Recovered coronavirus patients in Queensland could be key to saving new patients

May 14, 2020

By SBS Australia

Just 50 Queenslanders could be the key to understanding how patients diagnosed with COVID-19 fight off the deadly virus.

Of the 1,052 people in Queensland who have tested positive, six have died and just 19 are yet to recover.

qimrberghofer@QIMRBerghofer

researchers are calling for expressions of interest from recovered patients cleared by QLD Health to end self-quarantine to take part in a new COVID-19 Immunity study.

Register: http://www.qimrberghofer.edu.au/covid19-immunity-study …
Media Release: https://www.qimrberghofer.edu.au/2020/05/queenslanders-needed-to-help-find-potential-covid-19-immunotherapy-treatment/ …

View image on Twitter

2

Twitter Ads info and privacy

See qimrberghofer's other Tweets

Now, Queensland researchers hope blood samples from those who are back on their feet could unlock a way to fight the illness.

Identifying how their immune systems responded would help scientists get a step closer to a T cell immunotherapy, Dr Corey Smith, head of QIMR Berghofer Medical Research Institute's Translational and Human Immunology Group says.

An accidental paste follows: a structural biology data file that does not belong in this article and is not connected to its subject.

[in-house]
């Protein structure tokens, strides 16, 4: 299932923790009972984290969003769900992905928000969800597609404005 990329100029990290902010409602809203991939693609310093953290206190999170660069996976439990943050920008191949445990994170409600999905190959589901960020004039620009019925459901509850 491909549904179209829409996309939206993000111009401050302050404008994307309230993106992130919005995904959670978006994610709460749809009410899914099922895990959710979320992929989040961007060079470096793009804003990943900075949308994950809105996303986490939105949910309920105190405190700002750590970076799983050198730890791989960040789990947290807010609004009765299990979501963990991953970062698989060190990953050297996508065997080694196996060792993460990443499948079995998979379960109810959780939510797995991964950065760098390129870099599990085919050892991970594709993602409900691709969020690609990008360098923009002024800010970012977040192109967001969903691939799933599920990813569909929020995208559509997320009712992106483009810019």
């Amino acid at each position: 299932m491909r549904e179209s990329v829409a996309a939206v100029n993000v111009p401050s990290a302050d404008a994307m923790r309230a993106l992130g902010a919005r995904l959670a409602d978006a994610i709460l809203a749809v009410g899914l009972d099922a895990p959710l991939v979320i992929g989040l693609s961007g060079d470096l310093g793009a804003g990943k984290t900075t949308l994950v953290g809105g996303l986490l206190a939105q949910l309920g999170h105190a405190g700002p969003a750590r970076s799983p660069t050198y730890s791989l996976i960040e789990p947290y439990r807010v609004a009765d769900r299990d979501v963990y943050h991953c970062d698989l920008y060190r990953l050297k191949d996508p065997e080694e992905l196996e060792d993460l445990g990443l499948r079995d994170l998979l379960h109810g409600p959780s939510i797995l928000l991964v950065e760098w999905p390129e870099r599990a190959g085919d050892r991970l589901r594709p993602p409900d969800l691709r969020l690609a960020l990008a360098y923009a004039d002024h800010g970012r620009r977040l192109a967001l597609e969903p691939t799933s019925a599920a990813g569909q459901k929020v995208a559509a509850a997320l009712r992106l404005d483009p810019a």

"T cells - which are a type of immune or white blood cell - play a critical role in fighting diseases and infection," Dr Smith said.

"We believe it's likely that in patients who are getting less sick from COVID-19, it's because their T cells are responding well and fighting this virus.

"But we need to test that theory in the laboratory and that's why we need blood samples from recovered patients.

"We will grow their T cells in the lab and screen them against the virus to see if they fight it."

Once scientists understand how patients fought off the virus, they hope to develop immunotherapies against it.

 

READ MORE

Blood samples from recovered coronavirus patients could be the key to helping future patients recover.

Coronavirus vaccine breakthrough as Queensland scientists raise high levels of antibodies in testing

 

"The aim would be to take T cells from donors who have recovered from COVID-19 and turbocharge those T cells in the laboratory to recognise and attack the virus," Dr Smith said.

"We hope this approach could save the lives of the sickest patients."

Dr Smith said the researchers were hopeful immunotherapy could be developed in six to eight months.

The post about “Recovered coronavirus patients in Queensland could be key to saving new patients" appeared first on the SBS Australia website.

***

To engage in the latest trends, developments, and opportunities in health and wellness across Australia and Latin America, join our community at Health and Well-Being Group.

Not yet a member? Get connected and be inspired by more incredible Latin American and Australian professionals. Join the growing Somos21 Community.


Other news

Cookies help us deliver our services. By using our services, you agree to our use of cookies.